‘…the Little Bourke Street facade has been completely rebuilt as a contemporary counterpoint to its 1920s Bourke Street companion. The distinctive harlequin pattern across the facade is a geometric interpretation of the Art Deco motifs found throughout the old store.’

In a move that is so very familiar to Australians, used to adding living areas to the rear of their bungalows and thus eliminating any sense of there being a front and a back, the architects give us a restored 1920s front and a soaring top-lit back, with a contemporary public face. The new facade pattern is cut into and bulged out of, affording views down to the street and up into the store. Seen from the ends of Little Lonsdale, the facade elbows into the space as it asserts its presence, and it reveals hints of interior delights through slash cuts and lifted skirts. A virtuoso accomplishment with the means perfectly tailored to the ends. Wisely, the refurbished David Jones next door (the direct competitor in peak shopping experience) with no internal wonders to reveal, houses itself in what purports to be a glazed orthogonal box with a flat roof deck. This illusion dies at David Jones’ old Bourke Street facade – the windows so out of mind that some material has slipped between the inner skin and the glass, and shows untidily onto the mall.

Which brings me to the roof. Hotels and apartment buildings surround the retail centre, and the high rises of the financial district loom beyond. Roofscapes are the new urban landscape. There are civic competitions promoting good neighbourliness-on-high. Here the architect – mindful that in our Google Maps world the roof is now the prime facade of any building, and prepared to tackle the technical difficulties of keeping services off the roof – justifiably claim:

‘The most striking emblem of Myer’s new face to the city is its faceted gold roof as seen from a number of tourist sky-decks or as the backdrop for a panoramic postcard of Melbourne. The pavilion roof has been architecturally sculpted with gold metal and glass to choreograph certain city views from within and to bring the cityscape of Melbourne into the heart of the store.’

And indeed it does just this, with one particularly fetching view straight on to the old GPO clock tower, which – at the very top of the atrium – we encounter face-to-face, so to speak. This split-level space at the top of the store is a handsome and expansive space, the best in the city since the flowing lozenge of St Michael’s Church (1867) – built at the height of the gold boom. And yet, even as one revels in this crowning architectural glory, something surely is amiss. There are beverage stations on the way up through the atrium; they perch there rather insecurely. Surely we should all be sitting up at the top of the new store having the tête-á-tête of a lifetime, as we might be in the analogously placed dining room at the top of the Tate Modern in London? Not wandering disconsolately up the hastily added ramp of a computer floor that enables a sprinkling of screens to dot the space, surrounded by peering nerds who have seemingly no interest in the city beyond, or even in their own reflections in the glossy surfaces that lined their route to this palatial space in the sky. They would be happier in the basement! I suspect retail theory 101 has trumped the spatial and experiential sense of the design, and a major opportunity to bring people into the store has been muffed.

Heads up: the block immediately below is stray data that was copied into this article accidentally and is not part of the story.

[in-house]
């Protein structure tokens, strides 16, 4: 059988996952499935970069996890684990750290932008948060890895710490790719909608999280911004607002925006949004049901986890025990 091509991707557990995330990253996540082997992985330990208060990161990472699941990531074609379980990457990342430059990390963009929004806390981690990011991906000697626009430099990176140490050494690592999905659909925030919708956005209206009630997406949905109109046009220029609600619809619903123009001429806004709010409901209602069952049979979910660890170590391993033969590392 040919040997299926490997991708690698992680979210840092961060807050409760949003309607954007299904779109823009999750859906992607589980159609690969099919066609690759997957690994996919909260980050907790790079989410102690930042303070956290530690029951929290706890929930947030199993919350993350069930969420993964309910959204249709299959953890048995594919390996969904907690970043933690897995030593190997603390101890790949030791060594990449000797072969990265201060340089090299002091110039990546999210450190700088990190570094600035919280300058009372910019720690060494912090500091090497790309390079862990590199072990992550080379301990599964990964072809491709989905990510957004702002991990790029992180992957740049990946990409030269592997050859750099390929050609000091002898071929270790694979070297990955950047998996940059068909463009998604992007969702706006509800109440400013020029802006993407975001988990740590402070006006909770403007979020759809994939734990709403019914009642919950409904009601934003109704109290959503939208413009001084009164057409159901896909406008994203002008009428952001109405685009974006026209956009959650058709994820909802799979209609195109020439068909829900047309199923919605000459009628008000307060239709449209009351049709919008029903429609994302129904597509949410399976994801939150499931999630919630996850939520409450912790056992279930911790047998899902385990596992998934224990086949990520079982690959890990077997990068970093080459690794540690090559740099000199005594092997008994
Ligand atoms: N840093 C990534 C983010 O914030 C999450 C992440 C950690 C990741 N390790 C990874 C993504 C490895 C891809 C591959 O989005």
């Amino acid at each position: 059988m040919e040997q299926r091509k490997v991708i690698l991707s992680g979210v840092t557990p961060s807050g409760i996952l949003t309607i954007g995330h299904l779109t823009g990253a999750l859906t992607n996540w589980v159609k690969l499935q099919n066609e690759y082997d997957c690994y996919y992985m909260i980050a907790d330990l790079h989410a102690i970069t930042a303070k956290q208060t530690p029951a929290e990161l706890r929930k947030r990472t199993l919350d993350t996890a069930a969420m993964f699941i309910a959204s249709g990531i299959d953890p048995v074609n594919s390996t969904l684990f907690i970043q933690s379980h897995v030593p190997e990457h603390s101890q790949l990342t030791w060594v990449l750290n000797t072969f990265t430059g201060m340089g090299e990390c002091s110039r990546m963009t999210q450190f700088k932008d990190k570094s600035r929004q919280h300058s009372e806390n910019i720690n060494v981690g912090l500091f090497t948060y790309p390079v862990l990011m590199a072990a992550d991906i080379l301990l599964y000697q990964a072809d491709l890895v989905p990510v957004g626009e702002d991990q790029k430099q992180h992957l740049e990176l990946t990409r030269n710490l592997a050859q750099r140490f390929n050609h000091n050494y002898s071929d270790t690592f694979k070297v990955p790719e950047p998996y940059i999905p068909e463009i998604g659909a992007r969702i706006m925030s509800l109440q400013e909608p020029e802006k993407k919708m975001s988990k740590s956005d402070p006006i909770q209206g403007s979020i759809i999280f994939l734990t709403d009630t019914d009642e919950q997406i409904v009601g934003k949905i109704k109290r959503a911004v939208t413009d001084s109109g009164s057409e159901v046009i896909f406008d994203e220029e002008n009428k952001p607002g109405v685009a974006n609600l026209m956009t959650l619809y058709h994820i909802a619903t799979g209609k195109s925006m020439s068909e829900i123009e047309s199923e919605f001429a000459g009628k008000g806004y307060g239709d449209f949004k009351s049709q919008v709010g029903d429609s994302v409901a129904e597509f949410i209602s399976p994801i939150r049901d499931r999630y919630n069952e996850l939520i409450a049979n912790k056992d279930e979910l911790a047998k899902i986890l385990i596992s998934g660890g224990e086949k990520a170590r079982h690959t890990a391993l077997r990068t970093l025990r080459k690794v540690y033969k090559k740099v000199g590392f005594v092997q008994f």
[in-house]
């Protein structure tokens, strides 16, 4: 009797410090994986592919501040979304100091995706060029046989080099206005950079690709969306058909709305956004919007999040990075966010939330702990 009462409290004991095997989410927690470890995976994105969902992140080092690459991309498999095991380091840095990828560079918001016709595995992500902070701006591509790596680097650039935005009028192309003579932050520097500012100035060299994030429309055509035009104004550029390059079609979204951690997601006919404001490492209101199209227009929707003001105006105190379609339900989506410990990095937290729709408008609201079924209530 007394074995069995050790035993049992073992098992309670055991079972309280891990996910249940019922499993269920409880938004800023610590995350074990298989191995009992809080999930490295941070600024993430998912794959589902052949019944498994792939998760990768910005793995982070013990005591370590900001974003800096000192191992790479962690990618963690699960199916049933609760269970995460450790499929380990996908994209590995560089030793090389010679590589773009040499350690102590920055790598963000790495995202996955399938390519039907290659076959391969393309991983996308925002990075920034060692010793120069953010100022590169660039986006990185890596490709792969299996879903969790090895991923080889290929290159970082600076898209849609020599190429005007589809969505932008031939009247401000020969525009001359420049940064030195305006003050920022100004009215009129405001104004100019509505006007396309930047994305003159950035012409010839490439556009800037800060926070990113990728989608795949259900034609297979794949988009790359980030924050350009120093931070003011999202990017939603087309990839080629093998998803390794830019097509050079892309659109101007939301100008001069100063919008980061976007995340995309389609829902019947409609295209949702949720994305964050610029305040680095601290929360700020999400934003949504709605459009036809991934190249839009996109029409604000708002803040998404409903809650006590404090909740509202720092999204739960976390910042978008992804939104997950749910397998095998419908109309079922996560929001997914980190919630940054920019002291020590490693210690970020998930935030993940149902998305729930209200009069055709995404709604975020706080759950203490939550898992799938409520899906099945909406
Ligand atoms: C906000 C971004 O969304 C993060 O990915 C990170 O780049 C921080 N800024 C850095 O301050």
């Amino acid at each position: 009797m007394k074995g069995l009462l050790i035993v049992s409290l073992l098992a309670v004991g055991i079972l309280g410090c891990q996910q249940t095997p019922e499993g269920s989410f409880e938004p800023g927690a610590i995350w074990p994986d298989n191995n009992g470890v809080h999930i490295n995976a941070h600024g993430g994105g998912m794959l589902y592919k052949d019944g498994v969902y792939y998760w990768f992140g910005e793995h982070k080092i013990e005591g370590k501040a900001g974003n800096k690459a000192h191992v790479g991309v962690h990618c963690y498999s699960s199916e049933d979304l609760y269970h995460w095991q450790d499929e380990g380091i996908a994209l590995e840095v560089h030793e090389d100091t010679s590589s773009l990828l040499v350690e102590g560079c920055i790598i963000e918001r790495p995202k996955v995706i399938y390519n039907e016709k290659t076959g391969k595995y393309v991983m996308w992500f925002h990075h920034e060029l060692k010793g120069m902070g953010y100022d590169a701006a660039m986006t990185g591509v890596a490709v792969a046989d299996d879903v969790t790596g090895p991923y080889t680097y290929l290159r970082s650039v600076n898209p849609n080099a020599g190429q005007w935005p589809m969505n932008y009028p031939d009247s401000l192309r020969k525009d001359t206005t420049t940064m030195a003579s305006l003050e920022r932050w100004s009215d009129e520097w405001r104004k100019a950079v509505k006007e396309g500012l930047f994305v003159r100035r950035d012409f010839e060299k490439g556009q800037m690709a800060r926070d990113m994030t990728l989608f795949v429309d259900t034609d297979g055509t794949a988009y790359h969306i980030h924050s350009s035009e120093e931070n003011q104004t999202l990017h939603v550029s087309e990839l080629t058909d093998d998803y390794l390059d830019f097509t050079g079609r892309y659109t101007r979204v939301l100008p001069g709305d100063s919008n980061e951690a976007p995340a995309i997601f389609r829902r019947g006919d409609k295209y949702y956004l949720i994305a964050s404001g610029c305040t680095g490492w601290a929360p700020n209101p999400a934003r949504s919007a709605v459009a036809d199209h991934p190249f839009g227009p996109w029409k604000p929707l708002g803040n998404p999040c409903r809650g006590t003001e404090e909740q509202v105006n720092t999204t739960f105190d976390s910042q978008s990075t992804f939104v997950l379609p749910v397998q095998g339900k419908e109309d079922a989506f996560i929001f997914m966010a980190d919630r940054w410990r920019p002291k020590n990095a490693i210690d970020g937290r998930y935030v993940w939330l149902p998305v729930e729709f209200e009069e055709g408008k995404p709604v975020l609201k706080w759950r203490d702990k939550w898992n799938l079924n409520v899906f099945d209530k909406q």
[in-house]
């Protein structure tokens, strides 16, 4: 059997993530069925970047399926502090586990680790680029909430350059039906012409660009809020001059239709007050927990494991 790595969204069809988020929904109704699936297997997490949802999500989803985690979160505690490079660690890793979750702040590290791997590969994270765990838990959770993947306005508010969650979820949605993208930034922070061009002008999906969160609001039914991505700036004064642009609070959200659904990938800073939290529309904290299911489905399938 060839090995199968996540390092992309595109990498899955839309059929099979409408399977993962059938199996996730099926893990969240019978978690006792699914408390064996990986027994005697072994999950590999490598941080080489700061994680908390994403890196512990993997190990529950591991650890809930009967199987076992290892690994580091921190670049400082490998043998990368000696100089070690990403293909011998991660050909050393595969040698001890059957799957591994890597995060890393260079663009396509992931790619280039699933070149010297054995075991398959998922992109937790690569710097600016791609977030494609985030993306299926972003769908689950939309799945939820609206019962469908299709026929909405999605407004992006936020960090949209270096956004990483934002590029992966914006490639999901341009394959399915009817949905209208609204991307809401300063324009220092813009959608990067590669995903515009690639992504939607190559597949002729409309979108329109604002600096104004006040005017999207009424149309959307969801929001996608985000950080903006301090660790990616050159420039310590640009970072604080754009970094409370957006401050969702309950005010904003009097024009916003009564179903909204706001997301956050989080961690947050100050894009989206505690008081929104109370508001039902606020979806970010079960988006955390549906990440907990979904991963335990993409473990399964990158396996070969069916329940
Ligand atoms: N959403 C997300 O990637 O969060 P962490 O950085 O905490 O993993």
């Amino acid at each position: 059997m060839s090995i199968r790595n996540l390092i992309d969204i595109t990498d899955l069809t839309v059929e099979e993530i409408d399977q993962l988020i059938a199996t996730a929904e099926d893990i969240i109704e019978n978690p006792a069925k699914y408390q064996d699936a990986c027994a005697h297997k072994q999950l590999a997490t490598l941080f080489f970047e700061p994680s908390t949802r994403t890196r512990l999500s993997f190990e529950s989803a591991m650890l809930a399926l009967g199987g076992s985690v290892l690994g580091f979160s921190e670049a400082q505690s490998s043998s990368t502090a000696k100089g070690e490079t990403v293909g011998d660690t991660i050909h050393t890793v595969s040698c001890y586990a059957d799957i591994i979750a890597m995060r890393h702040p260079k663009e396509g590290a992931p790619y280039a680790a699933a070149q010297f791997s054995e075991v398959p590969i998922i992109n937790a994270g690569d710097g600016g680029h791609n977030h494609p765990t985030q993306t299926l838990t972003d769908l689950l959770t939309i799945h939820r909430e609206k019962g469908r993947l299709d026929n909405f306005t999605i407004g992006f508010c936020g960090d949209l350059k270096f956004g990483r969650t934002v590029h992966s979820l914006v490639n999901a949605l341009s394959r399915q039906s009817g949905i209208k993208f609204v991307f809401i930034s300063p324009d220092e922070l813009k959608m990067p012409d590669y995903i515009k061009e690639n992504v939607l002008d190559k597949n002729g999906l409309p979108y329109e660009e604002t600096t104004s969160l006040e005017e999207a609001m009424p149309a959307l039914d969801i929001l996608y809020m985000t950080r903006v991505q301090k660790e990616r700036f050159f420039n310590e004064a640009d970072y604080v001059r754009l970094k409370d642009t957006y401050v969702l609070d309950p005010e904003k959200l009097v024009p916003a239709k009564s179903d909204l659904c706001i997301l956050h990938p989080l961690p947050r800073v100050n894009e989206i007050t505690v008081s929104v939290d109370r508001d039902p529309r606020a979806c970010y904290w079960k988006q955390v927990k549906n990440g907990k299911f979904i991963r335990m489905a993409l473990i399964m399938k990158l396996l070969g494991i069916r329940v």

Back to the discourse. It is an irony of course that what began as an account of looking out into the world was so soon revealed as a looking into ourselves: the narcissistic propellers of capitalist consumption that we are. This is a worthy temple to that drive, but it could so easily take us out of ourselves and reconstitute us as beings in a communal life. Perhaps that is what the retail advisers fear?

[01] Louis Aragon, Paris Peasant, Jonathan Cape, London, 1971 (translated from the French Le Paysan de Paris, originally published by Gallimard, Paris, 1926)
[02] Walter Benjamin, The Arcades Project, Belknap Press of Harvard University Press, Cambridge Massachusetts & London, 1999
[03] Guy Debord, ‘Society of the Spectacle’, Society of the Spectacle, Black & Red, Detroit, first published in French in 1967, in English in 1970, revised in 1977